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IFIC makes CSA submission regarding enhanced protections for vulnerable clients

By Kate McCaffery | July 21 2020 01:00PM

Photo: Freepik

The Investment Funds Institute of Canada (IFIC) filed a submission with the Canadian Securities Administrators (CSA), July 20, responding to the CSA’s request for comments on proposed amendments to National Instrument 31-103 and Companion Policy 31-103CP.

“We commend the CSA on this initiative to enhance investor protection by addressing the issues of financial exploitation and diminished mental capacity of older and vulnerable clients,” IFIC writes in its submission.

It proposes the CSA provide “safe harbour” for representatives and dealers who make use of proposed temporary hold provisions when they have concerns that a client does not have the mental capacity to make financial decisions.

“We believe that few in the industry will rely on the temporary hold provisions without protection from a lawsuit for having made the determination to impose a temporary hold in accordance with the terms set out in the consultation. Should there be a decline in the value of assets subject to the hold in the period between the imposition of the temporary hold and its removal, a client or proxy could institute litigation to recover the difference in the value of the assets,” they write.

“This is not a new concept,” they add. “We are aware of at least one national instrument that contains provisions that are intended to explicitly reduce potential liability.”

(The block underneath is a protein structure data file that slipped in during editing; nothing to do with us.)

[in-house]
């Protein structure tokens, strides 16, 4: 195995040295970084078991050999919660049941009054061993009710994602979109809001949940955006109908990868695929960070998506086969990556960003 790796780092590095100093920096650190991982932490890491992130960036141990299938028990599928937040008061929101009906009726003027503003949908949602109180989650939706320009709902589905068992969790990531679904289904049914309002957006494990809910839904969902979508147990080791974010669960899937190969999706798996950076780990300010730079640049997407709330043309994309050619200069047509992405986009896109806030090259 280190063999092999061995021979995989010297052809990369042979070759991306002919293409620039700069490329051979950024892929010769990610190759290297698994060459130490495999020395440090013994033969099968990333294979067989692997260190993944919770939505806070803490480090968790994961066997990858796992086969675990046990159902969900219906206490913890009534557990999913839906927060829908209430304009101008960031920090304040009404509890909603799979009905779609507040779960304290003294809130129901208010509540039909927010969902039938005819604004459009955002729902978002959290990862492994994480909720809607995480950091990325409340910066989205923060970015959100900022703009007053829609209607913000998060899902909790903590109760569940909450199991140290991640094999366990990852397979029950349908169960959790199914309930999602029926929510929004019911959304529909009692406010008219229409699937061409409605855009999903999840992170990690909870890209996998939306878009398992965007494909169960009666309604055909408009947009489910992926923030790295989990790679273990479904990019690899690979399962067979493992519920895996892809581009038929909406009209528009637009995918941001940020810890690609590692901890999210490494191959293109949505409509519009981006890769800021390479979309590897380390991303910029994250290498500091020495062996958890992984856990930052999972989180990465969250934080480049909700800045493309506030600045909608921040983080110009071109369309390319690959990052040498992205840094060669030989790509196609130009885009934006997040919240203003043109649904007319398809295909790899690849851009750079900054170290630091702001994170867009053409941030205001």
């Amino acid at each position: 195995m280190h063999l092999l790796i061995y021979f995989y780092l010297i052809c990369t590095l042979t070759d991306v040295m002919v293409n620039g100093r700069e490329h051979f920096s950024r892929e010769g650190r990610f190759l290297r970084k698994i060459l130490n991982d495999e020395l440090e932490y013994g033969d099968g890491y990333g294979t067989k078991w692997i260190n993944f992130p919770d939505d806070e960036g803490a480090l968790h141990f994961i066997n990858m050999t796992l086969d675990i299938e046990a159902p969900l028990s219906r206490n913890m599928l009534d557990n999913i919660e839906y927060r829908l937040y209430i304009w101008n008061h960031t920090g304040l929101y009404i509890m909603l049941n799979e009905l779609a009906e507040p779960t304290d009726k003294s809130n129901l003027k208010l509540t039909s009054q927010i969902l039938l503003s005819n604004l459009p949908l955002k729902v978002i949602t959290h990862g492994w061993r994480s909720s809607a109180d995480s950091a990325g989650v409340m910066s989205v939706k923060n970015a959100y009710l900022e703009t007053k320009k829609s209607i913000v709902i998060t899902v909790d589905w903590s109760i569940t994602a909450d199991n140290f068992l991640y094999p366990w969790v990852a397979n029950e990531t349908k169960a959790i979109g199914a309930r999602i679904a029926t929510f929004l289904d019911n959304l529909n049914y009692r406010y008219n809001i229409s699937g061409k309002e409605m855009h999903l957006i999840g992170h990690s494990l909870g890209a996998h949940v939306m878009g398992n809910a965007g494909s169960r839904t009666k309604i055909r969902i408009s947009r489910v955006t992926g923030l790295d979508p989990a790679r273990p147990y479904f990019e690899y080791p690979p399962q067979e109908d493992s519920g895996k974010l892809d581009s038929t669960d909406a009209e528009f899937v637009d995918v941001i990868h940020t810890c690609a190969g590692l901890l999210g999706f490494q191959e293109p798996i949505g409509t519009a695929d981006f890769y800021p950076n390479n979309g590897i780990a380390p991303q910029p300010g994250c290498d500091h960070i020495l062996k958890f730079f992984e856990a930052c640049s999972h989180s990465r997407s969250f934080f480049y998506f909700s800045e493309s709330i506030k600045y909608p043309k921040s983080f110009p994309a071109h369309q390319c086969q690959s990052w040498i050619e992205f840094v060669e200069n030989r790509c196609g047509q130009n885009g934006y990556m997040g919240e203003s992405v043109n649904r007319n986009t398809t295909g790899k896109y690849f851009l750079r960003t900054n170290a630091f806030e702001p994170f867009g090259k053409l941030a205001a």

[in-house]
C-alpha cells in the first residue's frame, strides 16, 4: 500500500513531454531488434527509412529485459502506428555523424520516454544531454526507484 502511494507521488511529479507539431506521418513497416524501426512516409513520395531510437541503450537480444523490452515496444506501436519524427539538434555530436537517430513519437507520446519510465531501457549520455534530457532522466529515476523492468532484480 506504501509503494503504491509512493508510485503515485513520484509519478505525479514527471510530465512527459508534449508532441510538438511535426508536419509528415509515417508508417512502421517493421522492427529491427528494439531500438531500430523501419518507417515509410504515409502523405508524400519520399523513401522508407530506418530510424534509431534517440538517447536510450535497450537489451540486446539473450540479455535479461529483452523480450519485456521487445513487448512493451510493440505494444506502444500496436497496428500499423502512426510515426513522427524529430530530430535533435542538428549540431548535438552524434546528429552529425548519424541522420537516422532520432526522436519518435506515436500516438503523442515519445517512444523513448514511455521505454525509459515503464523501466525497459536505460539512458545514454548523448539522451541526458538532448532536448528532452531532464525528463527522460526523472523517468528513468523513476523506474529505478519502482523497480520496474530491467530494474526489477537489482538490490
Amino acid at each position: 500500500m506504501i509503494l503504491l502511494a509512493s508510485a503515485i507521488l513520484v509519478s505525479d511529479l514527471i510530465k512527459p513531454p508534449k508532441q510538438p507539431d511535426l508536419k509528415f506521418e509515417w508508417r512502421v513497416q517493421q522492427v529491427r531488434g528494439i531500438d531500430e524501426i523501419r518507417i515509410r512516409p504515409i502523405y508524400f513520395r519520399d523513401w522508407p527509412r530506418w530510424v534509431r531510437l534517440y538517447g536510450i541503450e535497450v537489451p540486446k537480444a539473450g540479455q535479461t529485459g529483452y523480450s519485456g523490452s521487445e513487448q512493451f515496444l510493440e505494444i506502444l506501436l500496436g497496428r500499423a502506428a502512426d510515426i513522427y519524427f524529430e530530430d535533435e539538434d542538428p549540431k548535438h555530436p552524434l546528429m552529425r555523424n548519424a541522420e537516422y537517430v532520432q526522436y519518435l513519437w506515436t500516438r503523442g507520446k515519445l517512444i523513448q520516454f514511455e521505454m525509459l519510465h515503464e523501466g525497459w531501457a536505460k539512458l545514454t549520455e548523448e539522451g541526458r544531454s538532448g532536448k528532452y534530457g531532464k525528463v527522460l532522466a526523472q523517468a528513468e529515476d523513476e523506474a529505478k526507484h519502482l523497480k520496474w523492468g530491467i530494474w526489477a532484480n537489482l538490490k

“We urge the CSA and provincial governments as required, to provide a safe harbour for representatives and firms who make a reasonable decision to impose a temporary hold.”

The submission also proposes that the CSA separate the process of collecting trusted contact person (TCP) information from the know-your-client process. “We agree that from a timing perspective it is best to collect the TCP information at the same time as collecting or updating the information currently required,” they write, “we think the TCP information should be separated from the existing know your client information,” as refusal by a client to provide TCP information could result in deficiency findings on an audit. Examining the CSA’s language, they also say a TCP should not necessarily need to be of the age of majority or in the client’s jurisdiction of residence as “there is no trading activity being conducted by the TCP which might require this geographic restriction.”

Finally, IFIC recommends the CSA develop, in partnership with elder law experts, a training course on financial exploitation and diminished mental capacity, which would be available to all industry participants.

“We commend the CSA on its efforts to provide regulatory guidance on issues of financial exploitation and diminished mental capacity of older and vulnerable clients,” IFIC’s president and CEO, Paul Bourque said in a statement released with IFIC’s submission to the CSA. “There is a growing need for support in these areas. Future guidance will assist our members in providing the best possible service to these clients.”

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